“Doctor Strange” represents the very best – and worst – of Marvel films

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This article was originally published for the University of Denver newspaper, the DU Clarion. It has been republished here with permission. The original can be found here.

If one word had to define what “Doctor Strange” is for Marvel Studios, it would be “gamble.” Marvel had to face a formidable army of challenges in betting on bringing the Sorcerer Supreme to the Marvel Cinematic Universe (MCU): the introduction of trippy magic to a fantastical world still grounded in science, a character not well known to the masses and a comic series rife with a history of racial caricature. Admirably, the creative teams behind the film mostly run away with it, save for some glaring misfires.

The positive aspects of “Doctor Strange,” the story of a prideful surgeon who learns to be a powerful sorcerer after a career-ending accident, lay in both its fine acting and highly impressive visuals. While seemingly not the most inspired choice for the role, Benedict Cumberbatch (“Sherlock”) makes for a fine Dr. Stephen Strange, bringing together the complex mix of arrogance and wacky intellectual heroics that define the character. Many will compare him to Robert Downey Jr.’s Tony Stark character, but there is a deeper drive to Strange’s character that sets him apart from other Marvel characters. While many heroes of the MCU operate on little motivation outside of what the plot needs them to do, Strange is presented as the imperfect example of a man driven to action, one whose personal desires complicate what the world needs him to be. This all makes for an interesting character, yet he still doesn’t stand as the star of show. That honor goes to another important role: The Ancient One.

The biggest risk Marvel had to face when making this film was with the creation of the Ancient One, a character as divisive in the comic book world as one can get. The original character was a Tibetan man who, while a powerful character, was unfortunately structured around multitudes of stereotypes of Asian mysticism. To try and sidestep this cultural time bomb, prolific actress Tilda Swinton (“We Need to Talk About Kevin”) was cast as Strange’s master, a choice simultaneously inspired and problematic. Swinton is no doubt the best performer in the film here, creating a character that steals every scene she is in. It is no doubt refreshing to see a female character in a position so powerful, backed up by Swinton’s superb skill. However, it is still difficult to imagine why Marvel couldn’t have put in the time to erase the stereotypes surrounding the character while still using an Asian actor. By using Swinton, the film gets a wonderfully solid performance but doesn’t end shaking things up like it should. The subversion of stereotypes surrounding Strange’s Asian sidekick Wong (Benedict Wong, “Marco Polo”) by transforming him from a highly offensive “manservant” into a master smarter than even Strange saves all of this a little bit, but not enough to give Marvel a pass for playing it safe.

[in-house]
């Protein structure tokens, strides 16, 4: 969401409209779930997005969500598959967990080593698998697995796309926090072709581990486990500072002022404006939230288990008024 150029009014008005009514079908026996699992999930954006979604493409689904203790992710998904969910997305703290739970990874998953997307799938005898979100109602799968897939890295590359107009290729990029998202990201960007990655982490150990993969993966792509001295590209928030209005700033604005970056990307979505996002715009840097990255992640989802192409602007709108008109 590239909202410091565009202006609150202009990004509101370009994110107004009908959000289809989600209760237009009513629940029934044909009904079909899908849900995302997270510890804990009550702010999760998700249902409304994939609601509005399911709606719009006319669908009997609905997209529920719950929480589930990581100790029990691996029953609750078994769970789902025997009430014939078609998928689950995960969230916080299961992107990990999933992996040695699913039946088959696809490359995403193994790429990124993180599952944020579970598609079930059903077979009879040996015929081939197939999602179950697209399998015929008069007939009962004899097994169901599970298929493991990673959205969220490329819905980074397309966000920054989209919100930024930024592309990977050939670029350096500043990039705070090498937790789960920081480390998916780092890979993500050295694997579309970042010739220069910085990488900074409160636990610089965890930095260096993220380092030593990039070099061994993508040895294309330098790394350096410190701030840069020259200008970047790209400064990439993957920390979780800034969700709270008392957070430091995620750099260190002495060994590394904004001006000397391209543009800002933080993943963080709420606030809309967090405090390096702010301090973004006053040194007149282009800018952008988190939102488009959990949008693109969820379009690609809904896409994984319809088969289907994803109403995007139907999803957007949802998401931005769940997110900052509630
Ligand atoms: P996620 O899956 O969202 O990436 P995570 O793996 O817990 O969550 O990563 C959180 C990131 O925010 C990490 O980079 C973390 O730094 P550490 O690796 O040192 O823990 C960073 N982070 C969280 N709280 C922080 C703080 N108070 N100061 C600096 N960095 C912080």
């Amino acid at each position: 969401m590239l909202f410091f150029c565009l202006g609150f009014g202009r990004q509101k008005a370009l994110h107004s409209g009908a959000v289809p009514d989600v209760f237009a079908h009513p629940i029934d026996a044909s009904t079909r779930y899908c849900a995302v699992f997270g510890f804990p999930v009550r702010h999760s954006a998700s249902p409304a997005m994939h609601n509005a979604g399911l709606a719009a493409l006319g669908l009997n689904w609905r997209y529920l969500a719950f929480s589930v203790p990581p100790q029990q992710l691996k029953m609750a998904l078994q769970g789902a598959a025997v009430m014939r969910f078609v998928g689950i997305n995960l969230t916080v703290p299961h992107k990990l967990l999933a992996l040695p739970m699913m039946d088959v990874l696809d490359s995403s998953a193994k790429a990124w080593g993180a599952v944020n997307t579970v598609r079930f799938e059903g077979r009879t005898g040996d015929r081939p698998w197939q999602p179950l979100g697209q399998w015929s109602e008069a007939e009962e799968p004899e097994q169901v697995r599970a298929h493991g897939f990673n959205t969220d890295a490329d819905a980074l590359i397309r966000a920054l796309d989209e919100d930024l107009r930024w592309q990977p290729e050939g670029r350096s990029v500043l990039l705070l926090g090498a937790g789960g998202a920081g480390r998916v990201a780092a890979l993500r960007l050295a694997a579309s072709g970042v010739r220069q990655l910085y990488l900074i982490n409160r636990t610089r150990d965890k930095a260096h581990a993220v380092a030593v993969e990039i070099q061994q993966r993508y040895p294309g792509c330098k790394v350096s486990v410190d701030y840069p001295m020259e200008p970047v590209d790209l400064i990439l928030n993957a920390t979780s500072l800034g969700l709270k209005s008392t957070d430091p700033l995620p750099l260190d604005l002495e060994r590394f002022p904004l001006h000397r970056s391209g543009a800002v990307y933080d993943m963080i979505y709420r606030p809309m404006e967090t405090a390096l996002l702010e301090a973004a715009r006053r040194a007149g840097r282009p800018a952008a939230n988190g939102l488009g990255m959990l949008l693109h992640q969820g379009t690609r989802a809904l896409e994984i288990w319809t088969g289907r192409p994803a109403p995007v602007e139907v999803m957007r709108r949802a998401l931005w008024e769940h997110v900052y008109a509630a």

While Cumberbatch and Swinton carry the plot, the film as a whole lives and dies by its revolutionary visuals, which are nothing short of mind-blowing. The magical realms and powers of “Doctor Strange” are pretty much like nothing else seen before, melding the world-bending of “Inception” with “Harry Potter”-esque action. It all makes for a highly original and daring special effects ride that will be difficult for Marvel, or any studio for that matter, to top.

Main roles and visuals aside, the film is otherwise disappointingly uninspired. The plot is the Marvel origin story you’ve seen 20 times over by now, saved only by the imagination of the special effects. Mads Mikkelsen (“Hannibal”), Rachel McAdams (“True Detective”) and Chiwetel Ejiofor (“12 Years a Slave”), some of the finest actors working today, are absolutely wasted as the trappings of the origin trope give them almost nothing interesting to do. The humor, usually a small but strong aspect of Marvel films, is extremely hit or miss here. When it works it really works, but when it doesn’t, the audience is left awkwardly hanging in painful silence. This stands as a representation of “Doctor Strange” as a whole, a film where focus leads to glory and laziness leads to a lack of originality.

As Marvel looks forward to its seemingly endless lineup of films, “Doctor Strange” serves as both a fine primer and a warning for things to come. It highlights everything marvelous and unfortunate about the studio’s films, a film whose committed acting and visuals save the film from its often messy script. When all’s said and done, this introduction of magic to the MCU complicates not just the realism of the films, but also Marvel’s willingness to be daring when making films. Hopefully, “Doctor Strange” will end up more healing than harmful to the Marvel franchise.

Ryan Ninesling